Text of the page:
Forest Owners Again Tell EPA - Biomass Carbon Accounting Must be Practical
The National Alliance of Forest Owners (NAFO) continues to urge the U.S. Environmental Protection Agency’s (EPA) Biogenic Carbon Emissions Panel to provide recommendations to the EPA that are scientifically sound, practical and reflect the carbon benefits of wood biomass energy.
WASHINGTON, DC, March 20, 2012 – The National Alliance of Forest Owners (NAFO) continues to urge the U.S. Environmental Protection Agency’s (EPA) Biogenic Carbon Emissions Panel to provide recommendations to the EPA that are scientifically sound, practical and reflect the carbon benefits of wood biomass energy. The Panel is conducting a peer review of EPA’s Accounting Framework for Biogenic CO2 Emissions from Stationary Sources. The EPA will use the Panel’s recommendations to assess its ongoing policy for the treatment of greenhouse gas emissions regulations from biomass.
“Last week President Obama reiterated his ‘all of the above’ energy strategy that encourages the expansion of renewable energy sources, like biomass. The most effective way to implement the President’s strategy is to develop a policy that is consistent with how biomass production and use really works both on the ground and in the marketplace. A critical task of the Panel is to develop science-based recommendations that reflect the real world to promote biomass as a viable alternative to fossil fuels,” said Dave Tenny, President and CEO of NAFO, who is speaking before the Panel this afternoon.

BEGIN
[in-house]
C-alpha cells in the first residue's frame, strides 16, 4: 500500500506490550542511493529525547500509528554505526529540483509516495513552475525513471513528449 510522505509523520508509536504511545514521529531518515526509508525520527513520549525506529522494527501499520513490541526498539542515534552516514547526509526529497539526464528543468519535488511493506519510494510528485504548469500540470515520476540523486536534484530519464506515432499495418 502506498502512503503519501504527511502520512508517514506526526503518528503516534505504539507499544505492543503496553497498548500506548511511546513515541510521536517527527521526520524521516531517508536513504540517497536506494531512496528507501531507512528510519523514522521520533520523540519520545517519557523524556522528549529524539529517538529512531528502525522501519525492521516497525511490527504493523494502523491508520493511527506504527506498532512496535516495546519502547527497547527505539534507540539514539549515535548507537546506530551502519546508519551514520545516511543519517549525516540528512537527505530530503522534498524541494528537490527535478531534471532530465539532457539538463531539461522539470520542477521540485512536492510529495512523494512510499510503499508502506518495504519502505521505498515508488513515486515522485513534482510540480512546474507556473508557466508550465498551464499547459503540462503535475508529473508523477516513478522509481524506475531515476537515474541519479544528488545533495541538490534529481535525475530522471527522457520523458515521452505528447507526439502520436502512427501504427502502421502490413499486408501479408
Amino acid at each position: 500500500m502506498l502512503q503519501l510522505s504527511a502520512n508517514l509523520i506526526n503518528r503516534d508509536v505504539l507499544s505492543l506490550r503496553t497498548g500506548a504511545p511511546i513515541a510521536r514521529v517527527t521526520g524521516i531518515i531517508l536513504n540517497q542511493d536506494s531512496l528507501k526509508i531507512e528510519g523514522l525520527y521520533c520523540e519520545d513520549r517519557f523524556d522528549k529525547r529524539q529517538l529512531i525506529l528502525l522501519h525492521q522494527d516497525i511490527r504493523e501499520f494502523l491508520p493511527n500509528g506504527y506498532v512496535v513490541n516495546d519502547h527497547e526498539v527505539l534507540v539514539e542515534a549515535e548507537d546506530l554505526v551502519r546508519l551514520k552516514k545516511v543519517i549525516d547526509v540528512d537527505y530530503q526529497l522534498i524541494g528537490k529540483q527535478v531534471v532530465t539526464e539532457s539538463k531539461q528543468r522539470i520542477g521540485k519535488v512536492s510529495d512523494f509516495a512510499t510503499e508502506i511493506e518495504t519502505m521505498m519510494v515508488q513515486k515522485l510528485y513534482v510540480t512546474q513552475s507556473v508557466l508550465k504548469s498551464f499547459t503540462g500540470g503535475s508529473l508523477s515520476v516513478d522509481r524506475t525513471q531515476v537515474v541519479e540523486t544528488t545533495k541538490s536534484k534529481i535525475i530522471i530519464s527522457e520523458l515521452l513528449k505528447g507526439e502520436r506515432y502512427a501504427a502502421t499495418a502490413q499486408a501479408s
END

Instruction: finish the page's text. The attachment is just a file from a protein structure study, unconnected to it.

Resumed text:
“As the Panel members look at alternatives, they should ask at every point along the way if their recommendations can actually be implemented within the modern forestry sector and fully disclose that to the EPA,” Tenny said. “Some of the concepts the Panel is considering involve extremely complex baselines and calculations that are speculative and very difficult and costly to apply. Others impose narrow limitations on timeframes and geographic areas within which carbon is measured. Such approaches can significantly distort what the atmosphere actually sees over time when wood is used for energy and may frustrate rather than inform sound policy.”
“Fortunately, the prevailing science supports a simple and straightforward approach to accounting for biomass carbon emissions that is practical to implement,” Tenny concluded.
NAFO filed detailed comments ahead of the Panel’s March 20 public meeting. NAFO’s comments urge the Panel to apply a national scale for accounting, a 100 year timeframe for measuring the climate impacts of bioenergy, and a baseline using well-established existing data. These comments add further detail to recommendations filed by NAFO on January 25, which identify ways to reduce the complexity of the accounting framework EPA originally presented to the Panel.
NAFO is an organization of private forest owners committed to advancing federal policies that promote the economic and environmental benefits of privately-owned forests at the national level. NAFO membership encompasses nearly 80 million acres of private forestland in 47 states. Working forests in the U.S. support 2.5 million jobs. To see the full economic impact of America’s working forests, visit www.nafoalliance.org/economic-impact-report.